In our first blog in the Interoperability series, we discussed why the future of blockchains belongs to a Crosschain world and the need for Interoperability. In the following two blogs (Part 1, and Part 2) we talked about the different categories of crosschain solutions and the various means of validating messages on bridges. Different bridges use different validation mechanisms, but bridge security ultimately determines the safety of the tokens transferred. Poor bridge security can result in a hack and loss of user funds. In this article, we’ll explore why and how bridges break.
According to the blockchain data platform, Chainalysis almost $2 billion has been stolen from bridges over the past two years, with close to 15 incidents reported. This data from Chainalysis reveals that bridge hacks constitute a significant proportion of the total funds stolen in DeFi in 2022, amounting to an alarming 69% of the total.
There are 3 core reasons for this:
- The technology is nascent: Bridges connect various L1 and L2 scaling solutions with new technologies, and as we experiment with different bridge models, some may be vulnerable to hacks. Over time, secure design patterns will be established, technology will become more reliable, and this issue will be largely resolved.
- The attack surface area is large: Bridges connecting multiple blockchains create a larger attack surface, especially for newer and less secure blockchains, making them more vulnerable to malicious actors.
- There is a lot of value at stake: As DeFi participants increasingly move funds across different chains to pursue yields, bridge usage is projected to grow. With Ethereum's Layer-2 ecosystem and multi-L1-chains, bridges present a lucrative target for exploiters.
Three main pillars of Bridge Security:
In order to understand how they break, we need to focus on the three main pillars of bridge security. Each of these pillars can have multiple ways of attacking. Let’s dive into the three main pillars, and how they can be compromised.
- Economic Security: The cost of corrupting a system by gaining control of the majority validators varies, but the higher the cost, the greater the economic security. The fastest way to undermine economic security is to steal the private keys of the validators, also known as the signer keys. More money is typically lost due to hacks involving compromised signer keys.
- Implementation Security: The complexity of the implementation of one's system is of great importance, as an upgrade to the messaging layer for bug fixes, speed, or new technology can pose a risk to the security of bridges and dApps. The most common way of compromising Implementation Security is by finding Smart Contract Vulnerabilities. This has been the cause of many bridge hacks. Compromising the RPC endpoints that the bridge utilizes is another way to compromise the security of the system. To ensure the security of the Implementation, the code should be kept simple and extensible. This is the fundamental principle of coding.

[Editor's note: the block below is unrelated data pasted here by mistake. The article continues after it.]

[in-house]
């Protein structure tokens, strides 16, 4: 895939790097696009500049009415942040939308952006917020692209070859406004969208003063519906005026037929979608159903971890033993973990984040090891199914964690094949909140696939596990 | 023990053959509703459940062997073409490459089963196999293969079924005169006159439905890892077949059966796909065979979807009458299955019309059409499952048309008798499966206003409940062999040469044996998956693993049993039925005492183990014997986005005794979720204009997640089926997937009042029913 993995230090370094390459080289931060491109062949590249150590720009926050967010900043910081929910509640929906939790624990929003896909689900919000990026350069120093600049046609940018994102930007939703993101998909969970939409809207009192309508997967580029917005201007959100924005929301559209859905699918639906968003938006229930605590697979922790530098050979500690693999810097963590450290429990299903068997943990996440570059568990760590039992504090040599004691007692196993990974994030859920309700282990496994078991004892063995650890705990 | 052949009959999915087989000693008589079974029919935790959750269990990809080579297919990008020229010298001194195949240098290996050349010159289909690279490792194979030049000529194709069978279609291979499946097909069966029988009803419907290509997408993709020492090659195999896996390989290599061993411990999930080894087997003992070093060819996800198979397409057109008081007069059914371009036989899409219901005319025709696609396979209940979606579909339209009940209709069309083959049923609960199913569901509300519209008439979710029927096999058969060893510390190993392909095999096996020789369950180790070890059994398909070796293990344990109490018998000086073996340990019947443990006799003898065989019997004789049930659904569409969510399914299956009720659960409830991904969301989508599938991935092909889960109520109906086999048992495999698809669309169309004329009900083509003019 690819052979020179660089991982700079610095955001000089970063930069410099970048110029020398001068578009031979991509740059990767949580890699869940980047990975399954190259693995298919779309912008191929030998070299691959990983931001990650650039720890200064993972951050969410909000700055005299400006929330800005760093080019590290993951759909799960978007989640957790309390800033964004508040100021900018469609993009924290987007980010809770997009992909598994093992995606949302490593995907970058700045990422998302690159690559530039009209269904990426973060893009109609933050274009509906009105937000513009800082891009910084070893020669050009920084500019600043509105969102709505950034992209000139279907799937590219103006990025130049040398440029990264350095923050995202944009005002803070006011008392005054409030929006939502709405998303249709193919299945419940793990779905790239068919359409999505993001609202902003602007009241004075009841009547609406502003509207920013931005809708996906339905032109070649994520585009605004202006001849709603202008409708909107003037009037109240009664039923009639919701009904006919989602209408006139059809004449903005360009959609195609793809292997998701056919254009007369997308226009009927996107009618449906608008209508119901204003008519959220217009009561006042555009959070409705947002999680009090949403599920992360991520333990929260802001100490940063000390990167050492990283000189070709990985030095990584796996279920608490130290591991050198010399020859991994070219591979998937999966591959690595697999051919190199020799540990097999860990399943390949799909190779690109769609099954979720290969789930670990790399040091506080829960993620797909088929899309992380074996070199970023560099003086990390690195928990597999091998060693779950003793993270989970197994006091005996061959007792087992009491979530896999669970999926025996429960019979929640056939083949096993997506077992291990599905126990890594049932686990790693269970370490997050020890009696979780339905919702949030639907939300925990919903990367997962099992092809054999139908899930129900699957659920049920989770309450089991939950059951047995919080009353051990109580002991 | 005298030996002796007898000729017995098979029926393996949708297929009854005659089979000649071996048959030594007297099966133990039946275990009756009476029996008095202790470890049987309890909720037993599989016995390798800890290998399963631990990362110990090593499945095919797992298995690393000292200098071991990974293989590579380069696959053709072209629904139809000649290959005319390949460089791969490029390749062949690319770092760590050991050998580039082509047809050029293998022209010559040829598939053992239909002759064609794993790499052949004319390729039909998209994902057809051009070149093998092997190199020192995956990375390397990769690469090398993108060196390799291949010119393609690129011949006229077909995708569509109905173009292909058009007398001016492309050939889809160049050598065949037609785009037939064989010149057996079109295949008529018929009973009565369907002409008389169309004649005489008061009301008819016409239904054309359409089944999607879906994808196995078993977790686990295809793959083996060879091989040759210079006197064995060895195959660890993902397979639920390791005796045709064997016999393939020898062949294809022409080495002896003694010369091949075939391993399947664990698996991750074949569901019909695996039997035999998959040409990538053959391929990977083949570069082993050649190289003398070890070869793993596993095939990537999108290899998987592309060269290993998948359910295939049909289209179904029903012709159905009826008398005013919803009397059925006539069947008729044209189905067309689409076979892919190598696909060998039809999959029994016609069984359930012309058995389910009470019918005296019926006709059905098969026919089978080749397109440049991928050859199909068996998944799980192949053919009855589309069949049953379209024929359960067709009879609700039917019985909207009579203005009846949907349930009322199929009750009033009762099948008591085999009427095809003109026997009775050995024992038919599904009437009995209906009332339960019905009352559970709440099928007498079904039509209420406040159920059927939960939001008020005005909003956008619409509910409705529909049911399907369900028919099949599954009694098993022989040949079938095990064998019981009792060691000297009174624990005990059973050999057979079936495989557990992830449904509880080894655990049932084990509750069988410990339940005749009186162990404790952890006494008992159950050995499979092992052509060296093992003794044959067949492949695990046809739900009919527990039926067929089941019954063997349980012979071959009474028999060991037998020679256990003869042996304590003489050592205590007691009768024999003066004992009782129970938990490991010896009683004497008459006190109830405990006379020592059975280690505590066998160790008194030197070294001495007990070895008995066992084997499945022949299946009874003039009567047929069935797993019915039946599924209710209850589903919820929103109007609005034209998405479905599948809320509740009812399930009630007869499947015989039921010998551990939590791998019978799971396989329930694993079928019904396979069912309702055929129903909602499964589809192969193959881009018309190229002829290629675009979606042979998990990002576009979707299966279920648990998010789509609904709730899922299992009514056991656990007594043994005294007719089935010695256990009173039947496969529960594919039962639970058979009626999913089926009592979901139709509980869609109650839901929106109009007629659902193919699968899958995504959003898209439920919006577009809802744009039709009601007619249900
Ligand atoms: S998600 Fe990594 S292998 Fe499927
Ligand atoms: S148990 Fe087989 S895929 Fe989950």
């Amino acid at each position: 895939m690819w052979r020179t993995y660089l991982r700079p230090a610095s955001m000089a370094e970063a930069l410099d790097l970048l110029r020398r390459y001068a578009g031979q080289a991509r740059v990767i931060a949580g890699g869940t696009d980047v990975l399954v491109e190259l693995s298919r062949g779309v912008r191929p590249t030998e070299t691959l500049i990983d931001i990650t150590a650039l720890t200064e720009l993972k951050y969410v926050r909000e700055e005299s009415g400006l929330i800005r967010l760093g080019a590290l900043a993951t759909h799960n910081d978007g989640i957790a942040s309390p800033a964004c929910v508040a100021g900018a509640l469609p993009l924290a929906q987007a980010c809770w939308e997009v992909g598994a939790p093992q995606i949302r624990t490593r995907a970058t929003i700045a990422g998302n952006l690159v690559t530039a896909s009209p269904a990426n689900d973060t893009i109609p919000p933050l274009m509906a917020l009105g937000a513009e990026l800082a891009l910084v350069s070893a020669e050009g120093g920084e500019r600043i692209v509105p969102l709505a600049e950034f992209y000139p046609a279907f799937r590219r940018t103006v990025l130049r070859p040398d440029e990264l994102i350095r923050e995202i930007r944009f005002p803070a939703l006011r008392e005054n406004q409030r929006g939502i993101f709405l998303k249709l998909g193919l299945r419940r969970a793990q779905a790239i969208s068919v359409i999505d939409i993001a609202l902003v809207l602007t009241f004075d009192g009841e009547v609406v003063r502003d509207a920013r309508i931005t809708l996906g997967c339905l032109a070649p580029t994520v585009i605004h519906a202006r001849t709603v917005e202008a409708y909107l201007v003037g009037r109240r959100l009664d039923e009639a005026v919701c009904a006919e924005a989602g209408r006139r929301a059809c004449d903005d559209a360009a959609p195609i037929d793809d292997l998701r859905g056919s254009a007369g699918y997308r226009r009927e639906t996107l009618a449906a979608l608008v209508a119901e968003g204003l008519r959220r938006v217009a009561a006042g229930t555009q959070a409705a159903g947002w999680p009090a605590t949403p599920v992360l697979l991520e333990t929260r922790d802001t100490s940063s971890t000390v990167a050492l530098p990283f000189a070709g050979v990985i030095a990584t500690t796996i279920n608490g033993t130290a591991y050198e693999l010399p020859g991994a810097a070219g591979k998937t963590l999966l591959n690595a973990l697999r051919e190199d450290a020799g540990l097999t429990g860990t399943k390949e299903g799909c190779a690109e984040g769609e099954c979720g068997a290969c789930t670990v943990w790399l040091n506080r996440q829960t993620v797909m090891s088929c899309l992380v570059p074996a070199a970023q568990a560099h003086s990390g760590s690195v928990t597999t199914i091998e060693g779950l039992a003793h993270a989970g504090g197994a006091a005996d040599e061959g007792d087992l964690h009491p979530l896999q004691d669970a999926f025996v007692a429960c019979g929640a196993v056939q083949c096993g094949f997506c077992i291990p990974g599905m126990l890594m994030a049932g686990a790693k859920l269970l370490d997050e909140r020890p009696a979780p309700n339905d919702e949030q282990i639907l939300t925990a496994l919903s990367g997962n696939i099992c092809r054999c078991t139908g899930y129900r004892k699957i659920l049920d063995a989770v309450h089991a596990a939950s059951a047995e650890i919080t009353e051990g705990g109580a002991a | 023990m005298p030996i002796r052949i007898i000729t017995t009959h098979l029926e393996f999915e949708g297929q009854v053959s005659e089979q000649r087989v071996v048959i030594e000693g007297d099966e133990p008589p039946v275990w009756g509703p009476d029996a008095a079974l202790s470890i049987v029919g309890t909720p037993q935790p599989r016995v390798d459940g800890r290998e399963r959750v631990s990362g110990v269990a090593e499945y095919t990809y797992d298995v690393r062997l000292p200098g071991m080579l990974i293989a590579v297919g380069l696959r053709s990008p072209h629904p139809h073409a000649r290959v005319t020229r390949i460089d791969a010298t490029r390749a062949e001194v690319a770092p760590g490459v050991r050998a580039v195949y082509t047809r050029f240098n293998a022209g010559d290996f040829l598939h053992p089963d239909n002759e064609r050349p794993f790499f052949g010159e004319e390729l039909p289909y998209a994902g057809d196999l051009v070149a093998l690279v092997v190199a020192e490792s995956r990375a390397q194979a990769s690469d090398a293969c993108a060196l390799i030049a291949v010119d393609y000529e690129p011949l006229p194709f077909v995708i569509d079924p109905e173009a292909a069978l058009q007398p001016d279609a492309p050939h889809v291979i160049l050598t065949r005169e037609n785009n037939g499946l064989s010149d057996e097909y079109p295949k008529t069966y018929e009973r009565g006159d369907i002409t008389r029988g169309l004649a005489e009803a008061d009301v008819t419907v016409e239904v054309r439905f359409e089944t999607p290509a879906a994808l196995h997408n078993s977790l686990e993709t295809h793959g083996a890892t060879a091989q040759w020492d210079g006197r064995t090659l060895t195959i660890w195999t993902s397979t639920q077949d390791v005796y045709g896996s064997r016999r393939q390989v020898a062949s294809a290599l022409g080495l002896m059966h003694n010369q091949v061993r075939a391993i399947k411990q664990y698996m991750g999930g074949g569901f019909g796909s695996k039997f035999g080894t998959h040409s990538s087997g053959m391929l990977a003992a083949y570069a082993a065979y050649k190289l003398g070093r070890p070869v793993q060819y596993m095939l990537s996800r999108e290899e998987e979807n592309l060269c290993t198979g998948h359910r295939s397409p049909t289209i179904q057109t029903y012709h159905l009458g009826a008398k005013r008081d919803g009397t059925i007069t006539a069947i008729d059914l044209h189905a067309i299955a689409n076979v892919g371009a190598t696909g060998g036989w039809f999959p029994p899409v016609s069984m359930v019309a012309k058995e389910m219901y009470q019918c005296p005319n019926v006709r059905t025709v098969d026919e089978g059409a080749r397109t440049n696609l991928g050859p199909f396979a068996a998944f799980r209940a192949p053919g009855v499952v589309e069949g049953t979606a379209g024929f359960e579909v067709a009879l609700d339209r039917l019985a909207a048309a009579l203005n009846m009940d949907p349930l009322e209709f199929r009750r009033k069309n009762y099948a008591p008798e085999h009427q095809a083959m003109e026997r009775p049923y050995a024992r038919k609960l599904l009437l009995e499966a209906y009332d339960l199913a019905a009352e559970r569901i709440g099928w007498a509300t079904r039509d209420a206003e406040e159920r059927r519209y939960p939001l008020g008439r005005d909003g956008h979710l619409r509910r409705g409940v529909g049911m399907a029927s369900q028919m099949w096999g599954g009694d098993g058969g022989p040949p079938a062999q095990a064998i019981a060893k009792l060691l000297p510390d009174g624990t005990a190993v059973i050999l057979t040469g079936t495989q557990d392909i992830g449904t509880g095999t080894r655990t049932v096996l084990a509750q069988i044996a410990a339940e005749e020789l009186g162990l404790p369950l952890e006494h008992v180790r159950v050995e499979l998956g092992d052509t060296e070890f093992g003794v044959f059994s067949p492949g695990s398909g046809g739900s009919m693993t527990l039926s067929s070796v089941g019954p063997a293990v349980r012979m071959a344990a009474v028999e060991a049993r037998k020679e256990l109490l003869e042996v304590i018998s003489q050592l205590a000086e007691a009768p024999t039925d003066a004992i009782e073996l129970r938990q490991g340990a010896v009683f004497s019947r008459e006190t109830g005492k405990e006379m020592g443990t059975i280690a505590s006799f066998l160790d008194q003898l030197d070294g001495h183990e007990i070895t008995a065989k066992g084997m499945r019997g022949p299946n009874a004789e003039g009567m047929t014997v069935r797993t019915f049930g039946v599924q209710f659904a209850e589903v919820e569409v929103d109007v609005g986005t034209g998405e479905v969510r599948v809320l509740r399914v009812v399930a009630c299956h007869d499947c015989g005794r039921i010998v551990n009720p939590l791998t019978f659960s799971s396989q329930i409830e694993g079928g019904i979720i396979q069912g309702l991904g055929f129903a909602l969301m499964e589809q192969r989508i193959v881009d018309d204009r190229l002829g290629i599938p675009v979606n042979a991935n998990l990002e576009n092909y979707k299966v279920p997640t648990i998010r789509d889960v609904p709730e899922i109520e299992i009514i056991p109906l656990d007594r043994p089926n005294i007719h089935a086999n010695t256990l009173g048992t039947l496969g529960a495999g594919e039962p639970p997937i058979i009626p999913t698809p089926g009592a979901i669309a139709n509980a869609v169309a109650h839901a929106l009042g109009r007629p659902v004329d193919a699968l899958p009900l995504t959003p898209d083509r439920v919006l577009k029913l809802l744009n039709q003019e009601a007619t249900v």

- Environment Security: The question here is ‘How can your system prevent 51% attacks on the underlying domain?’ This is all about ensuring that you maintain the high integrity of the environments that have really high economic value. One example of weak environment security would be, connecting a less secure blockchain to a more secure one such as Cardano to Ethereum. Cardano is probably easier to corrupt and sensor than Ethereum, but the bridge would allow a malicious state on Cardano to be transferred to Ethereum and break the integrity of Ethereum. Another example of compromised environment security might be Re-Org Attacks. You have a message that is initiated on the source chain and then it is completed on the destination chain, but we need to make sure that the source chain has reached finality.
Out of the most expensive five hacks, three were due to inadequate Implementation Security and two due to inadequate Economic Security. Notably, none have been caused by compromised Environment Security so far.
In conclusion, it is clear that there are several reasons why bridges are the main target for attackers, and that there are multiple ways to exploit them. Depending on the economic security, implementation security, and environmental security, hackers can start with the easiest attacks, such as stealing signer keys, to try more sophisticated attacks by submitting fraudulent proofs and exploiting vulnerabilities in the code. Now that we know why and how bridges get hacked, in the next and final blog of the Interoperability series, we’ll discuss how to mitigate these exploits, how to respond after a hack has occurred, and we will dive into the risk assessment and scoring framework to compare bridge safety.
Coinchange research team has written a long-form research report on Crosschain Interoperability and Security which will be published in the next few weeks, where we do a deep dive into the various bridge security models and propose solutions for users to make the right choice while selecting a bridge for their transaction. So stay tuned for that, meanwhile, kick back and earn a yield on your crypto using Coinchange.